Jia Zhangke's A Touch of Sin

The 51st New York Film Festival officially gets underway this evening and the film world is taking notice. In his first year in the role, NYFF Director of Programming Kent Jones has beefed up the Main Slate—there are a record 26 Official Selection films this year—and built out sidebar sections focused on documentaries, restored films, Jean-Luc Godard, filmmaker talks, and more. Needless to say, there is truly something for everyone. Aaron Hills of Village Voice conceded as much when he wrote that “Last year's New York Film Festival may have celebrated its golden anniversary, but the 51st edition—launching half a century plus a couple weeks after Lincoln Center's inaugural fest—has distinctively, determinedly expanded in breadth, offering the closest NYFF has come to a something-for-every-cineast saturnalia.”

One of the welcome challenges of attending a film festival is trying to see as many films as humanly possible. The New York Film Festival’s selection has its attendees covered. Writing for The New York Times, Mahnola Dargis proclaimed: “Ladies and gentlemen, clear your calendars and chug those double espressos: the 51st New York Film Festival is about to begin. Newly recharged, this venerated annual event has reigned supreme since 1963 as the city’s premier cinematic happening, and its lofty position remains secure. Then, the marquee names included Orson Welles, Robert Bresson and Chris Marker. This year’s stars include Spike Jonze, Jia Zhangke and, back again, the late, great Marker, whose 1960 film, “Description of a Struggle,” is one of 202 (!) titles in the festival’s avant-garde program. Also on tap: the latest from the guy who made “Love Actually” and a vast Jean-Luc Godard retrospective.”

The festival kicks off tonight with the World Premiere of Paul Greengrass’ Captain Phillips, a true story about a heroic man whose ship is overtaken by Somali pirates. Starring Academy Award winner Tom Hanks, the film has received much praise. Todd McCarthy of The Hollywood Reporter raved, “The film rips right along and never relinquishes its grip. The format of the last-minute heroics goes back to the earliest Westerns and could well be accused of patness or being cliched—other than for the fact that it's what happened. Unsurprisingly, though, the director indulges in no jingoistic, rah-rah stuff with the Navy, even if it has not often been the case that American military operations in the Middle East have come off exactly as planned. Craftsmanship and technical contributions are first-rate all the way, while Henry Jackman's electronic score throbs underneath most of the action.”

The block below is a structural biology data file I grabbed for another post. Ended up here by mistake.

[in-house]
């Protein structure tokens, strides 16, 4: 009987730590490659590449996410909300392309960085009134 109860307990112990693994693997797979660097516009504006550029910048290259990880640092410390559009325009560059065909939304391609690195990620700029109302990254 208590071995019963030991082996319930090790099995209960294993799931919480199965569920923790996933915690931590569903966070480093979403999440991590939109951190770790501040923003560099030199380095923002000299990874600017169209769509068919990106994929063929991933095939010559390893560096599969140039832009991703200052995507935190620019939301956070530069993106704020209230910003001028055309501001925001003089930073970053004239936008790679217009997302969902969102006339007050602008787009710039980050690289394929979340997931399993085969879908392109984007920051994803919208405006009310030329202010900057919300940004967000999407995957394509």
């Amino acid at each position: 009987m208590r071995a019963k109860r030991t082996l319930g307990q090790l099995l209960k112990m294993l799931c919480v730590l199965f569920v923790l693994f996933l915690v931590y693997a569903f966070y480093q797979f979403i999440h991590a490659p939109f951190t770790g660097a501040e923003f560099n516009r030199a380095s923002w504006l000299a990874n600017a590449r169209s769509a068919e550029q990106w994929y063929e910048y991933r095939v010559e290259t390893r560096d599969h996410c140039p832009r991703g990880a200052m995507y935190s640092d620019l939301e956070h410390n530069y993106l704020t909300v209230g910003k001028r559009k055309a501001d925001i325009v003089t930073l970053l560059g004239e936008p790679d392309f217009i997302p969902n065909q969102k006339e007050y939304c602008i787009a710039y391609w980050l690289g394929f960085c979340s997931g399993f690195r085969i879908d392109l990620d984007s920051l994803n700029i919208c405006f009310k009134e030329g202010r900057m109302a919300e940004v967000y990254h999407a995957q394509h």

The weekend continues with such critically acclaimed films as Jia Zhangke‘s A Touch of Sin (“A bitter, brutal, often brilliant exploration of violence and corruption in contemporary China,” says Jon Frosch of The Atlantic), Hayao Miyazaki's The Wind Rises (“[a] hauntingly beautiful historical epic [that] draws a sober portrait of Japan between the two World Wars,” notes Scott Foundas of Variety), Frederick Wiseman's At Berkeley (“[the film's] themes [are] explored with such remarkable depth and complexity throughout every minute of Wiseman's latest triumph,” proclaims Andrew Schenker of Slant Magazine). and the Coen brothers' latest, Inside Llewyn Davis (“It's the movie's profound undercurrent of sadness that gets to you. There's a mournful sterility to Bruno Delbonnel's desaturated cinematography that's very much of a piece with Davis' ingrained hopelessness,” writes Keith Uhlich of Time Out New York).

The question remains: which films will you be seeing this weekend? A full plate awaits!